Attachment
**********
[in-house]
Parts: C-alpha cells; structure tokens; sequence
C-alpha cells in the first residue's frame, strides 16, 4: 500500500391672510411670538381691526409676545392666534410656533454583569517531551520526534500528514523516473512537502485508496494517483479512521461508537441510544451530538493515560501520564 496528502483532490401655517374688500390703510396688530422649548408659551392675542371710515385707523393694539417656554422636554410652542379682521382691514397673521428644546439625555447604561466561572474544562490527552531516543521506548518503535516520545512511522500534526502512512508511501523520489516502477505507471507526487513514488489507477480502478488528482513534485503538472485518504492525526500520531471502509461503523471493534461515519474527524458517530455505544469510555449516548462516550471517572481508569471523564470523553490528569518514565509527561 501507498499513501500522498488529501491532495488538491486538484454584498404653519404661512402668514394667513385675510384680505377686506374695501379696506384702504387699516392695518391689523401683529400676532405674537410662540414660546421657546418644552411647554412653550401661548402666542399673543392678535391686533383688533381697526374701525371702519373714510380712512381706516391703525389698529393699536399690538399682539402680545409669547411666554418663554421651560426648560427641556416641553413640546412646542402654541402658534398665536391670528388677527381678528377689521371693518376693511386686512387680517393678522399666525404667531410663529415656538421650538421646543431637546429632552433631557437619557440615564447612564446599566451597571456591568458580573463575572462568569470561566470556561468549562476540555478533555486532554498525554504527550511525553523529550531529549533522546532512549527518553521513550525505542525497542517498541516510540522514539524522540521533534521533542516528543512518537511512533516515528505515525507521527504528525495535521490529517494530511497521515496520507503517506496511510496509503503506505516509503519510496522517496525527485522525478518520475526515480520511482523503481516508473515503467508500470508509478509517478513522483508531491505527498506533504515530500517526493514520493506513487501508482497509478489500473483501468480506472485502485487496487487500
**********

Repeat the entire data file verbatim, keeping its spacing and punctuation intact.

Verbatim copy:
[in-house]
Parts: C-alpha cells; structure tokens; sequence
C-alpha cells in the first residue's frame, strides 16, 4: 500500500391672510411670538381691526409676545392666534410656533454583569517531551520526534500528514523516473512537502485508496494517483479512521461508537441510544451530538493515560501520564 496528502483532490401655517374688500390703510396688530422649548408659551392675542371710515385707523393694539417656554422636554410652542379682521382691514397673521428644546439625555447604561466561572474544562490527552531516543521506548518503535516520545512511522500534526502512512508511501523520489516502477505507471507526487513514488489507477480502478488528482513534485503538472485518504492525526500520531471502509461503523471493534461515519474527524458517530455505544469510555449516548462516550471517572481508569471523564470523553490528569518514565509527561 501507498499513501500522498488529501491532495488538491486538484454584498404653519404661512402668514394667513385675510384680505377686506374695501379696506384702504387699516392695518391689523401683529400676532405674537410662540414660546421657546418644552411647554412653550401661548402666542399673543392678535391686533383688533381697526374701525371702519373714510380712512381706516391703525389698529393699536399690538399682539402680545409669547411666554418663554421651560426648560427641556416641553413640546412646542402654541402658534398665536391670528388677527381678528377689521371693518376693511386686512387680517393678522399666525404667531410663529415656538421650538421646543431637546429632552433631557437619557440615564447612564446599566451597571456591568458580573463575572462568569470561566470556561468549562476540555478533555486532554498525554504527550511525553523529550531529549533522546532512549527518553521513550525505542525497542517498541516510540522514539524522540521533534521533542516528543512518537511512533516515528505515525507521527504528525495535521490529517494530511497521515496520507503517506496511510496509503503506505516509503519510496522517496525527485522525478518520475526515480520511482523503481516508473515503467508500470508509478509517478513522483508531491505527498506533504515530500517526493514520493506513487501508482497509478489500473483501468480506472485502485487496487487500